It can be frustrating when you have put effort into your lawn to get it lush, green and weed free to watch it all of a sudden start to brown or get lumpy. You most likely have some type of pest, insect or animal who has taken up residence. The first step in sending the pest on its way and reclaiming your lawn is to determine what the pest is. Then you will know how to combat the particular pest instead of simply trying product after product hoping something will work.
Here are the common culprits and how to rid your lawn of each:
Armyworms are actually a type of caterpillar. They feed on leaves including grass, hay, and tree leaves. There are many insecticides on the market to combat armyworms, but before turning to any chemical reducing thatch and over-seeding your lawn may be sufficient. When thatching and over-seeding are not sufficient, then a product such as Ortho Bug-Geta Plus Snail, Slug & Insect Killer will quickly take care of the problem. For an organic solution, Steinernema carpocapsae, an insect – attacking nematodes, can be very effective as reported by University of California Agriculture and Natural Resources.
Fire Ants love open sunny areas such as lawns and gardens. Fire ants live in colonies consisting of mounds with many underground tunnels. If you happen to disturb a fire ant colony by unsuspectingly stepping on a mound, the ants will swarm out and attack. Their sting is very painful and getting the ants off of your body can be difficult. This happened to my elderly mother while she was pulling weeds. Products like Bayer Fire Ant Killer Dust are very effective, work quickly and easy to apply.
Ants do not eat grass or damage your lawn directly, it is their tunneling into the ground which can cause damage. Push-in ant bait stakes work quickly and stay where you place them. Locate the anthill and push a stake into the ground near by. The worker ants visit and carry the bait back to the nest. Look for Raid Outdoor Ant Spikes or Spectracide Ant Stakes.
White grubs are the larvae of a variety of beetles, commonly referred to as May Beetles or June Beetles, depending on the typical time-frame they are seen each year. In Wisconsin and Minnesota, we refer to these as June Bugs since they tend to appear each year in early June. The adult beetles lay their eggs in the soil in July and August. The larvae, or grubs, hatch shortly afterwards and live in the soil for up to 3 years according to Agricultural Extension Service of The University of Tennessee. The grubs eat the roots of the grass, killing the grass as they march across your lawn. There are numerous commercial insecticides for the treatment of white grubs. If you would rather use an organic approach, Heterorhabditis bacteriophora is an effective option, as noted by the University of Illinois Extension.
Moles, Voles, and Gophers
Moles, Voles, and Gophers can be very destructive as well as difficult to get rid of. Several years ago we had a pocket gopher take up residence in our yard and raised flower bed. It took me a while to figure out what the culprit was. All I knew was that my newly planted annuals were disappearing. I thought possibly a deer or rabbit was munching on the above ground parts of the plants, but could not find anything left of the plants whatsoever in the ground. Then one early morning as I was looking out at the raised flower bed, trying to figure out what to do, I saw one of my newly planted annuals quickly drop half-way down into the ground. Stunned, I stood there in disbelief. All of a sudden the plant was gone. It had been pulled underground by something! Then a second plant went under and a third. It did not take much time to confirm that I had a mole, vole, or gopher to deal with.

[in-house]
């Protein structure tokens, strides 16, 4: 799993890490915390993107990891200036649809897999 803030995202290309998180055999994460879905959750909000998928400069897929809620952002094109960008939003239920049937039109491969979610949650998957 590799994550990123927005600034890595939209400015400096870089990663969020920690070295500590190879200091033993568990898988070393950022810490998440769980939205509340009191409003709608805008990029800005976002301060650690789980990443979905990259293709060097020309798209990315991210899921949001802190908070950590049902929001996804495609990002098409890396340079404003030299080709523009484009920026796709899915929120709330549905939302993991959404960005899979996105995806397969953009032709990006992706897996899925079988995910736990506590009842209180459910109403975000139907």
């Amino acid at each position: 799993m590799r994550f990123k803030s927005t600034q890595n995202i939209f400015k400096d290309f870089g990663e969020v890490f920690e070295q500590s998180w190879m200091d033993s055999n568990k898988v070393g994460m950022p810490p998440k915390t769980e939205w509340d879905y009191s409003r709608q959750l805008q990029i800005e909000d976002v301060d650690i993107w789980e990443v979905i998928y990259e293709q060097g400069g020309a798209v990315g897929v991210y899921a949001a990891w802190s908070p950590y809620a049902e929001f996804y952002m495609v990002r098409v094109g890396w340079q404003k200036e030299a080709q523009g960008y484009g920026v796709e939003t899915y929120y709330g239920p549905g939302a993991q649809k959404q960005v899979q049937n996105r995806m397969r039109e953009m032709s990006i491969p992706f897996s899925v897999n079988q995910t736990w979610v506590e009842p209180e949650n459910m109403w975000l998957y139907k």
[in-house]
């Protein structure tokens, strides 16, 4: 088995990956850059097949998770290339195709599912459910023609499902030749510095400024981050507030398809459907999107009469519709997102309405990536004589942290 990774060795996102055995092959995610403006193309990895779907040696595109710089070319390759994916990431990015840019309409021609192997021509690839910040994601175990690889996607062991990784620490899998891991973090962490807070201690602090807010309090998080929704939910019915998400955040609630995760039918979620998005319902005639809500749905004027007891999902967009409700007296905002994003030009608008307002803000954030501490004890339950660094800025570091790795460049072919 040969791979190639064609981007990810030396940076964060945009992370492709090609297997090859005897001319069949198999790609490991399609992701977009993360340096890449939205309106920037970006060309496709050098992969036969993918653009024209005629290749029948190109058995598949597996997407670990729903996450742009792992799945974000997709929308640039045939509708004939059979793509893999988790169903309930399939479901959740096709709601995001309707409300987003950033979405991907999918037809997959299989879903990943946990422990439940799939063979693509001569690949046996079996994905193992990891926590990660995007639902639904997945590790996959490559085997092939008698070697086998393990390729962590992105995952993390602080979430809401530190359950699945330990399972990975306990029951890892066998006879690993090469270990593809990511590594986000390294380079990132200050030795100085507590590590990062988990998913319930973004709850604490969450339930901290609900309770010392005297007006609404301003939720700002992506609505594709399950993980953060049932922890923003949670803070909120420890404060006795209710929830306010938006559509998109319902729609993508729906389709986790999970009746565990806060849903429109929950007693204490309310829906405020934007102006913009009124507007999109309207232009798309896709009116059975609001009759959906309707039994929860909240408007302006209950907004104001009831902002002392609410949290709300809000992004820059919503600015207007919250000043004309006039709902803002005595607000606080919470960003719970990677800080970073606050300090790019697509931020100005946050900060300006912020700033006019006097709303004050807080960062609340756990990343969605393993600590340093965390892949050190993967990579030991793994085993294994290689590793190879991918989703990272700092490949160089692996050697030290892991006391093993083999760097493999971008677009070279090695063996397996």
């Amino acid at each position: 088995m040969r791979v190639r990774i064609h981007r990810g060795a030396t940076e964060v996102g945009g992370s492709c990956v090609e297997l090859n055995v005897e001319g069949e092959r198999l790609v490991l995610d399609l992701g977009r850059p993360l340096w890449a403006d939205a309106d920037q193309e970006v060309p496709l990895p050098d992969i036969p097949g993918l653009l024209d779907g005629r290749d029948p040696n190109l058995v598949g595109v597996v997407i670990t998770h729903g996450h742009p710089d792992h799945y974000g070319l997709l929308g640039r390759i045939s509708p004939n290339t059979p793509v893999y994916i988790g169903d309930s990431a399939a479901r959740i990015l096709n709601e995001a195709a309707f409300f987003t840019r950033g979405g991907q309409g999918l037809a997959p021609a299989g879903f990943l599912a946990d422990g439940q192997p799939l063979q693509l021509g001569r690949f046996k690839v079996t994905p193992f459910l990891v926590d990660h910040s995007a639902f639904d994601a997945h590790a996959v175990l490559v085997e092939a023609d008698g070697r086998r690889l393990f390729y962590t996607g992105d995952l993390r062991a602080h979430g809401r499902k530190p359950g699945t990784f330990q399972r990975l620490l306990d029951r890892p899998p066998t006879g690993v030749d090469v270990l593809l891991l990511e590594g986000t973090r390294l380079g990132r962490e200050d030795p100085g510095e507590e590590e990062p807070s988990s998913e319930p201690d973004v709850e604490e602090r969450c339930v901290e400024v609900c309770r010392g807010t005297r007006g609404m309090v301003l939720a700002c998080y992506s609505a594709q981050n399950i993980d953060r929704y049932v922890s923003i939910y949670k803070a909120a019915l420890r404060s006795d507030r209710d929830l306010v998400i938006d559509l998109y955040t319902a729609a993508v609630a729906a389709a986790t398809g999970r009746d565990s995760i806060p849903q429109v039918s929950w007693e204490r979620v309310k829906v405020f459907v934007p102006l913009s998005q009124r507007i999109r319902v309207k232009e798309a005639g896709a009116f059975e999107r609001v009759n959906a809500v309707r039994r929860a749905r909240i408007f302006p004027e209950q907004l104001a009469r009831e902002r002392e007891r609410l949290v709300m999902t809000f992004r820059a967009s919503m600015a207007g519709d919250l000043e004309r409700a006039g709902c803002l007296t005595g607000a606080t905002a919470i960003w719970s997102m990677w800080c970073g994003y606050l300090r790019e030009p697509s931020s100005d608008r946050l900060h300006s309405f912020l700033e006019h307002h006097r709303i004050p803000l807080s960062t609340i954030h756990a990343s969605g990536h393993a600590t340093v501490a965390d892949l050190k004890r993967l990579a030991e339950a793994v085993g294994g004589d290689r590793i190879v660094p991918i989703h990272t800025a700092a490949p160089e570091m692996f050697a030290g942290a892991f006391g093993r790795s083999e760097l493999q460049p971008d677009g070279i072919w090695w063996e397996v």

All three of these pests can be trapped and relocated, though this can be time consuming depending on how many are in your area. There are poisonous baits available which are quite effective and work well to control large areas. Use caution using poisonous bait if you have a dog or a cat which goes outdoors, as most mole, vole, and gopher baits are also poisonous to cats and dogs.
For moles and gophers, a third option is a sonic device, either battery or solar powered. These sonic devices are long tubular spikes pushed into the ground. These work without poison by emitting sonic pulses to drive the moles and gophers out of the area.
And last, there are repellents, such as Sweeney’s Mole and Gopher Liquid Repellent. What is nice about the liquid repellent is that it is not poisonous and is very easy to apply. The repellent is 100% Castor Oil, in a spray bottle which attaches to a standard garden hose. It is safe to use around pets, not toxic to humans, and does not have an offensive odor. It drives moles and gophers away since they do not like the odor. I did end up applying the repellent twice, as the gopher did not leave after the first application. The second time I applied more than the instructions called for, basically saturating the area. It worked very quickly and seemed to have a lingering effect for several more years, as two bordering yards had active gopher problems the following years but we did not.
Frank A. Hale, Associate Professor Entomology amp; Plant Pathology, “Lawn Insects: How to Control Them”, Agricultural Extension Service of The University of Tennessee
Bruce Spangenberg, “White Grub Problems in Turf”, University of Illinois Extension
University of California, “How to Manage Pests, Pests in Gardens and Landscapes”, Agriculture and Natural Resources, University of California